# Interpreting time series decomposition using TBATS from R forecast package

I would like to decompose the following time series data into seasonal, trend, and residual componenets. The data is an hourly Cooling Energy Profile from a commercial building:

TotalCoolingForDecompose.ts <- ts(TotalCoolingForDecompose, start=c(2012,3,18), freq=8765.81)
plot(TotalCoolingForDecompose.ts) There are obvious daily and weekly seasonal effects therefore based on the advice from: How to decompose a time series with multiple seasonal components?, I used the tbats function from the forecast package:

TotalCooling.tbats <- tbats(TotalCoolingForDecompose.ts, seasonal.periods=c(24,168), use.trend=TRUE, use.parallel=TRUE)
plot(TotalCooling.tbats)


Which results in: What do the level and slope components of this model describe? How can I get the trend and remainder components similar to the paper referenced by this package (De Livera, Hyndman and Snyder (JASA, 2011))?

• I encountered same problem before. And I think here trend might mean l+b. (In paper, there is model) Or you can see robjhyndman.com/hyndsight/forecasting-weekly-data – user49782 Jul 9 '14 at 13:22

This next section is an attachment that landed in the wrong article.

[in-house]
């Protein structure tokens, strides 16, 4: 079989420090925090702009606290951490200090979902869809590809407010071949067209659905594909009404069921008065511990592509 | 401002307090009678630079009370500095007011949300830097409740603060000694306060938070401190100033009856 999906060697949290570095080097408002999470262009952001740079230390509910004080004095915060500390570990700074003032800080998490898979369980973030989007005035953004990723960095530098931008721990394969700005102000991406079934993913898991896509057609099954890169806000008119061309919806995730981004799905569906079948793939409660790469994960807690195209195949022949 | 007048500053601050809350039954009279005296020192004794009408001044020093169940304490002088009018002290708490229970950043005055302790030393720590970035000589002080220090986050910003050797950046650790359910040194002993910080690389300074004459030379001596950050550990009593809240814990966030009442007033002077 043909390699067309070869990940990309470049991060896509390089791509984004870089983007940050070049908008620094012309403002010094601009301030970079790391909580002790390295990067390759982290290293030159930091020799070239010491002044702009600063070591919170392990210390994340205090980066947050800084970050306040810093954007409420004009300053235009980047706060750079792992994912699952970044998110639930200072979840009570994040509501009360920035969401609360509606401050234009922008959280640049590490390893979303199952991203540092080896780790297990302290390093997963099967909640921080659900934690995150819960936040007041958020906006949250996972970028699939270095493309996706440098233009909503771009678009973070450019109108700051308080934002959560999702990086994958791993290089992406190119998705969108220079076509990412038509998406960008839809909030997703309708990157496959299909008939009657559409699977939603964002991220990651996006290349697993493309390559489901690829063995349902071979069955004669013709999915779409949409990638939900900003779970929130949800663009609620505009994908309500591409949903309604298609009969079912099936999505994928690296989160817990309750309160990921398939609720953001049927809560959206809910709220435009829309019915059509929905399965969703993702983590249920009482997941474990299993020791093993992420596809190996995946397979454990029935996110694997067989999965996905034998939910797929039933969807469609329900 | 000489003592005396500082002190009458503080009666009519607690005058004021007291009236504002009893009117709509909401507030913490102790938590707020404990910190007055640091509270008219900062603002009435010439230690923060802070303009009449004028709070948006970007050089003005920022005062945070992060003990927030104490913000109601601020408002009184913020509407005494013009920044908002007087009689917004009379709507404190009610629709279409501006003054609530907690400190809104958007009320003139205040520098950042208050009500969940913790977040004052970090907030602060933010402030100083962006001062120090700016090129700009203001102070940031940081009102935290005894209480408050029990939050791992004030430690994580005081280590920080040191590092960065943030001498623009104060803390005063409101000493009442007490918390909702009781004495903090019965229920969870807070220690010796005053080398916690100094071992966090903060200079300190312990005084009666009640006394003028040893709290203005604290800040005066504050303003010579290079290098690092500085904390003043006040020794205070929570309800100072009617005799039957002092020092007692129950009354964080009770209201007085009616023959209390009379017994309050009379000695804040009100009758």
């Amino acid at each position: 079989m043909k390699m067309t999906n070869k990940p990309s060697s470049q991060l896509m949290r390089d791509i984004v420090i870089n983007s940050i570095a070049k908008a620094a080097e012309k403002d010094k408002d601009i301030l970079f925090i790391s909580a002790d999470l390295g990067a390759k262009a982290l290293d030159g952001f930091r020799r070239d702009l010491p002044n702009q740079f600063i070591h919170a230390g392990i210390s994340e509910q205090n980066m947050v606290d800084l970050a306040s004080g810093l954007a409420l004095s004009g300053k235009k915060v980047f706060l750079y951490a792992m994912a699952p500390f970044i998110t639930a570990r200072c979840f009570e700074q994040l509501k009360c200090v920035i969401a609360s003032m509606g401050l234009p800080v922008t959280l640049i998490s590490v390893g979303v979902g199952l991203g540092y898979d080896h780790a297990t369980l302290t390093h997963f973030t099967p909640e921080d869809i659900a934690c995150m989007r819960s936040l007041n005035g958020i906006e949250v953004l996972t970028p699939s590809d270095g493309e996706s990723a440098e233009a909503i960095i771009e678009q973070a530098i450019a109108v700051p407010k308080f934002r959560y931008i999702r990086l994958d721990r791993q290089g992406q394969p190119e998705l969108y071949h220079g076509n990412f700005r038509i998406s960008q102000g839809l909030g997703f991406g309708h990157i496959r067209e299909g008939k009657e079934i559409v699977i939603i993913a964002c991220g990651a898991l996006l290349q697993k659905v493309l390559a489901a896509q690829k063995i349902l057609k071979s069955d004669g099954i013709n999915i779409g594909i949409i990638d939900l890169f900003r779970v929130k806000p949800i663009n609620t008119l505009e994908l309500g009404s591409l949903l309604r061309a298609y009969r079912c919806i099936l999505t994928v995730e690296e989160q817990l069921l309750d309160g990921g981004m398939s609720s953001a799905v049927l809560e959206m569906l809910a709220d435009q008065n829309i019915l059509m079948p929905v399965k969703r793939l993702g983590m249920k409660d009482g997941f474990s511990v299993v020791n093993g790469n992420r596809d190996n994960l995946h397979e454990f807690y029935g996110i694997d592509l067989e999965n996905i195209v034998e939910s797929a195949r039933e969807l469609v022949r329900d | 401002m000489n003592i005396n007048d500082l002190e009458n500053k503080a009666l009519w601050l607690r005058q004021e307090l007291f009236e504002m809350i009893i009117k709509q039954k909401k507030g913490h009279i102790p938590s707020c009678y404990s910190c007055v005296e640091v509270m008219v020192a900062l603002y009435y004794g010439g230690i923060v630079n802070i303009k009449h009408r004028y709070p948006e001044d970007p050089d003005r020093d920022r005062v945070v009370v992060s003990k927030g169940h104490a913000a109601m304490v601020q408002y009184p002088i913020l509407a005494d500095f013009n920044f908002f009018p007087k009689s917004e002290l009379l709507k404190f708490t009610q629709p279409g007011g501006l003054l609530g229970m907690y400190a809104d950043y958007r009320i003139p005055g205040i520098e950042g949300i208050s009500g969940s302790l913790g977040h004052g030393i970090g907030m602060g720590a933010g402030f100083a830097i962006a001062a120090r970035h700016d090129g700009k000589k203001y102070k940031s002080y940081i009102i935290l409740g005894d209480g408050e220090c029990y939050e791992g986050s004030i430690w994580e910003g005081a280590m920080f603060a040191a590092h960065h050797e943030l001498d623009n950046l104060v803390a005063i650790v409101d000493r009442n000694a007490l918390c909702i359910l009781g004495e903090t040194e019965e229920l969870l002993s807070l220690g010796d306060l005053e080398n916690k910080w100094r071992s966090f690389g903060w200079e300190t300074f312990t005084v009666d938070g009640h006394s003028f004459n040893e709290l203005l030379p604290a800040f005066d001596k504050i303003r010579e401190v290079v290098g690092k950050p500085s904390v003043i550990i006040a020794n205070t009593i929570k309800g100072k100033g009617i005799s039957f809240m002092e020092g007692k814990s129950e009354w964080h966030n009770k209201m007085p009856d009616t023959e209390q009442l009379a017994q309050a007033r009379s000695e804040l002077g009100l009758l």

• I have the same problem. I might be wrong but to find the residuals you can use resid(TotalCooling.tbats) The curves are also confirmed by plot(forecast(TotalCooling.tbats, h=1)\$residuals) the trend is "slope". – marcodena Aug 24 '14 at 14:22

In the user comments on this page, somebody asks about the interpretation of the level and slope, and also how to get the trend and residuals that the decompose() function provides. Hyndman remarks that there isn't a straight translation as decompose() and tbats() use different models. But if your TBATS model doesn't have a Box-Cox transformation, then the TBATS level is roughly the same as the decompose() trend. If on the other hand the model does apply the Box-Cox transformation, then you have to undo the transformation before interpreting the level as (roughly) the trend. At least that's how I interpret his response.